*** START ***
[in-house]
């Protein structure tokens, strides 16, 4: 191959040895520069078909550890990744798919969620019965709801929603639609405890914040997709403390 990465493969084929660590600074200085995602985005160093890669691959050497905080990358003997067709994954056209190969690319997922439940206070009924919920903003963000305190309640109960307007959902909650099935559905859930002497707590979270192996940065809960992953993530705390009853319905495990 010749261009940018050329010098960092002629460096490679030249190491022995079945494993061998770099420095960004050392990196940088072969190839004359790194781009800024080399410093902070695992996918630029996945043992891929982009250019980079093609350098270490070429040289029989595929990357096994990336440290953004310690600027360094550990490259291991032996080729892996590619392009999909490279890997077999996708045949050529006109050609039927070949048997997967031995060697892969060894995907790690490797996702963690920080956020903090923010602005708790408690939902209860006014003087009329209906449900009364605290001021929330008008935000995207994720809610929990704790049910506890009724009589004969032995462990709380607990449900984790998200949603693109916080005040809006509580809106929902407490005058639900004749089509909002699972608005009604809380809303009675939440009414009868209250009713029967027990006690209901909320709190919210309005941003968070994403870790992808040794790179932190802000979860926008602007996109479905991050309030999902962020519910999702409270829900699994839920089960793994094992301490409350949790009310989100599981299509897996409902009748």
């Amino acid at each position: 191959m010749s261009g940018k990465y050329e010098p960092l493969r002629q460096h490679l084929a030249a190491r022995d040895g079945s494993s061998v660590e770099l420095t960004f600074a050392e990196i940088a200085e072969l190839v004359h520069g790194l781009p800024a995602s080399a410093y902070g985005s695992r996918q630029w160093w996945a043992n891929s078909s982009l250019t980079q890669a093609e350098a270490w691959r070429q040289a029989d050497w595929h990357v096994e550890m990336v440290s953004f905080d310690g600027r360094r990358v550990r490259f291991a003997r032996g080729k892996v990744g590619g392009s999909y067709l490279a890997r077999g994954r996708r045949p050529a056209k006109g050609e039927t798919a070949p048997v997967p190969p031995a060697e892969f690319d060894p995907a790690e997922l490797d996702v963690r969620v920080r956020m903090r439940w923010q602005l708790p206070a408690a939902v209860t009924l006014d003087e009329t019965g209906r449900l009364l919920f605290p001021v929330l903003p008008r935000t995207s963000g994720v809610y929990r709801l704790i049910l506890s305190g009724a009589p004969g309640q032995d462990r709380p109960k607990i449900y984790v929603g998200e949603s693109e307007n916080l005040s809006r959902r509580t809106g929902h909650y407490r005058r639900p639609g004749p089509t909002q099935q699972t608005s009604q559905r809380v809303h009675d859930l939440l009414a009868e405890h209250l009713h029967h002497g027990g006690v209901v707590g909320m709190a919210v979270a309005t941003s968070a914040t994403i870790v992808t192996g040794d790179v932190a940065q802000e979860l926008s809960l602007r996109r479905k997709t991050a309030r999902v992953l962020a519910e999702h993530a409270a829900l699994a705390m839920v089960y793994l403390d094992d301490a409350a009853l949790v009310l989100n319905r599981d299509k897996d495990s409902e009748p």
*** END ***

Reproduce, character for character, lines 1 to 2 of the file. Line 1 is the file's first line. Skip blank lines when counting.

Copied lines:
[in-house]
């Protein structure tokens, strides 16, 4: 191959040895520069078909550890990744798919969620019965709801929603639609405890914040997709403390 990465493969084929660590600074200085995602985005160093890669691959050497905080990358003997067709994954056209190969690319997922439940206070009924919920903003963000305190309640109960307007959902909650099935559905859930002497707590979270192996940065809960992953993530705390009853319905495990 010749261009940018050329010098960092002629460096490679030249190491022995079945494993061998770099420095960004050392990196940088072969190839004359790194781009800024080399410093902070695992996918630029996945043992891929982009250019980079093609350098270490070429040289029989595929990357096994990336440290953004310690600027360094550990490259291991032996080729892996590619392009999909490279890997077999996708045949050529006109050609039927070949048997997967031995060697892969060894995907790690490797996702963690920080956020903090923010602005708790408690939902209860006014003087009329209906449900009364605290001021929330008008935000995207994720809610929990704790049910506890009724009589004969032995462990709380607990449900984790998200949603693109916080005040809006509580809106929902407490005058639900004749089509909002699972608005009604809380809303009675939440009414009868209250009713029967027990006690209901909320709190919210309005941003968070994403870790992808040794790179932190802000979860926008602007996109479905991050309030999902962020519910999702409270829900699994839920089960793994094992301490409350949790009310989100599981299509897996409902009748």